Henry I of England, Henry of Blois, Holy Roman Emperor Heinrich V, Louis VI of the Franks, Matilda of England, Stephen of Blois, Theobald of Blois, Usurper
Planning the succession, 1125–1134
Henry and Adeliza did not conceive any children, generating prurient speculation as to the possible explanation, and the future of the dynasty appeared at risk. Henry may have begun to look among his nephews for a possible heir.
He may have considered Stephen of Blois as a possible option and, perhaps in preparation for this, he arranged a beneficial marriage for Stephen to a wealthy heiress, Matilda.
Theobald of Blois, his close ally, may have also felt that he was in favour with Henry. William Clito, who was King Louis VI’s preferred choice, remained opposed to Henry and was therefore unsuitable. Henry may have also considered his own illegitimate son, Robert of Gloucester, as a possible candidate, but English tradition and custom would have looked unfavourably on this.
Henry’s plans shifted when the Empress Matilda’s husband, the Holy Roman Emperor Heinrich V died in 1125. The King recalled his daughter to England the next year and declared that, should he die without a male heir, she was to be his rightful successor.
The Anglo-Norman barons were gathered together at Westminster at Christmas 1126, where they swore to recognise Matilda and any future legitimate heir she might have. Putting forward a woman as a potential heir in this way was unusual: opposition to Matilda continued to exist within the English court, and Louis was vehemently opposed to her candidacy.
Medieval chroniclers’ accounts of this oath vary on the points of detail. William of Malmesbury described that those present recognised Matilda as the legitimate heir on the basis of her paternal and maternal royal descent; John of Worcester described the inheritance of England as being conditional on Matilda having a legitimate male heir; the Anglo-Saxon chronicle suggested that an oath was given concerning the inheritance of both England and Normandy; neither Orderic nor Henry of Huntingdon recorded the event at all.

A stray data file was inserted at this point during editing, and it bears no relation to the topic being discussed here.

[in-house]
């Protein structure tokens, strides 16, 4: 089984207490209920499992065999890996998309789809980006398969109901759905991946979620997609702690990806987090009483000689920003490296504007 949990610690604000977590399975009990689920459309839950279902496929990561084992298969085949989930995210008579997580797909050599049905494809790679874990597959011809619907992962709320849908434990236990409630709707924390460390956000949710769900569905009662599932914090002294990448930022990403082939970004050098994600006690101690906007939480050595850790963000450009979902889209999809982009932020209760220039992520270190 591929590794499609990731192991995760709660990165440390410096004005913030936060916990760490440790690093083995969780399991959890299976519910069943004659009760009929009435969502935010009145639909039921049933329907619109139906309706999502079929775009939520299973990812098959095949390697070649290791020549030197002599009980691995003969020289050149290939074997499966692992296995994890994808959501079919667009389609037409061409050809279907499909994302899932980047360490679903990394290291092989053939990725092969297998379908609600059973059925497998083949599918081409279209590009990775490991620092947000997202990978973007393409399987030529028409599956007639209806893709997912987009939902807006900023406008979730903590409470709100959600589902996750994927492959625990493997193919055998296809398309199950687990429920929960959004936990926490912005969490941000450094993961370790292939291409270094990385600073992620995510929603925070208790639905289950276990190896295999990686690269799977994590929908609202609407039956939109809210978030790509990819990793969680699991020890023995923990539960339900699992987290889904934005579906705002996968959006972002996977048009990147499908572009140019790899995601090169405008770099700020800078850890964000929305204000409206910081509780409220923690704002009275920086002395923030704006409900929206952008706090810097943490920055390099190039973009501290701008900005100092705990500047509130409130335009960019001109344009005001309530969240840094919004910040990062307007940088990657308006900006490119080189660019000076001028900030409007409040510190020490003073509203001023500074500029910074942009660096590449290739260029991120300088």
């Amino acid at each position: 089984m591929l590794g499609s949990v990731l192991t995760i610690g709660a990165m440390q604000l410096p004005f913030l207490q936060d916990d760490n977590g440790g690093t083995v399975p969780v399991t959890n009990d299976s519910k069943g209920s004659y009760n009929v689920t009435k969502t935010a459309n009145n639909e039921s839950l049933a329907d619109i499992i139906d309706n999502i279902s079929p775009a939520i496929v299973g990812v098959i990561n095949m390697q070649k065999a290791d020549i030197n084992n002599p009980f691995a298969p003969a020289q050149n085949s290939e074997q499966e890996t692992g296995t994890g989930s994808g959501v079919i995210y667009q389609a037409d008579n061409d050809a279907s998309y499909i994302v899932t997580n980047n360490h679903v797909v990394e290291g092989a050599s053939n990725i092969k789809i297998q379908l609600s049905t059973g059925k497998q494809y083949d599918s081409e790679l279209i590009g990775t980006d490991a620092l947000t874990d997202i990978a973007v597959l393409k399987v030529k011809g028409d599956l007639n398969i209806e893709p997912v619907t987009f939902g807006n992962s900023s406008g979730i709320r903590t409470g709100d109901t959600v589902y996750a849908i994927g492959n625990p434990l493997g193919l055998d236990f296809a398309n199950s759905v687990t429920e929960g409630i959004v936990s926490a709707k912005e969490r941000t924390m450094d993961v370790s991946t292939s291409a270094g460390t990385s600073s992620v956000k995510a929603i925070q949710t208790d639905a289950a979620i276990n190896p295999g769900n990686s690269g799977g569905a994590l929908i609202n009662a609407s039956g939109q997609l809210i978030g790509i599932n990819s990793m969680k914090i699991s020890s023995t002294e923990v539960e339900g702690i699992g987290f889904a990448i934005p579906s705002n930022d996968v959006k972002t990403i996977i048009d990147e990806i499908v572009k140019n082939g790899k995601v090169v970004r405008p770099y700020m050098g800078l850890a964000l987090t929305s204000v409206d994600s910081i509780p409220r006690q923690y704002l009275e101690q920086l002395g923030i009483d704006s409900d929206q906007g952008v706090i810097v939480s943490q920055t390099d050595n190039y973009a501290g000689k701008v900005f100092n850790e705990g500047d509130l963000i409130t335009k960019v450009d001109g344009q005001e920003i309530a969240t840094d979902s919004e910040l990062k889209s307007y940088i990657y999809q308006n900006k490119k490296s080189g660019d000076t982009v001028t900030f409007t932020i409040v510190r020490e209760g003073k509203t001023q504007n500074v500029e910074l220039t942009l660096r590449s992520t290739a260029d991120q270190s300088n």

Some chronicler accounts may have been influenced by Stephen’s acquisition of the throne in 1135 and the later events of the Anarchy.
Fresh conflict broke out in 1127, when the childless Charles I, Count of Flanders, was murdered, creating a local succession crisis. Backed by King Louis VI, William Clito was chosen by the Flemings to become their new ruler.
This development potentially threatened Normandy, and Henry began to finance a proxy war in Flanders, promoting the claims of William Clito’s Flemish rivals. In an effort to disrupt the French alliance with William, Henry mounted an attack into France in 1128, forcing Louis VI to cut his aid to William Clito.
William Clito died unexpectedly in July, removing the last major challenger to Henry’s rule and bringing the war in Flanders to a halt. Without William Clito the baronial opposition in Normandy lacked a leader. A fresh peace was made with France, and Henry was finally able to release the remaining prisoners from the revolt of 1123, including Waleran of Meulan, who was rehabilitated into the royal court.
Meanwhile, Henry rebuilt his alliance with Fulk of Anjou, this time by marrying Matilda to Fulk’s eldest son, Geoffrey. The pair were betrothed in 1127 and married the following year. It is unknown whether Henry intended Geoffrey to have any future claim on England or Normandy, and he was probably keeping his son-in-law’s status deliberately uncertain.
Similarly, although Matilda was granted a number of Normandy castles as part of her dowry, it was not specified when the couple would actually take possession of them. Fulk left Anjou for Jerusalem in 1129, declaring Geoffrey the Count of Anjou and Maine.
The marriage proved difficult, as the couple did not particularly like each other and the disputed castles proved a point of contention, resulting in Matilda returning to Normandy later that year. Henry appears to have blamed Geoffrey for the separation, but in 1131 the couple were reconciled. Much to the pleasure and relief of Henry, Matilda then gave birth to a sequence of two sons, Henry and Geoffrey, in 1133 and 1134.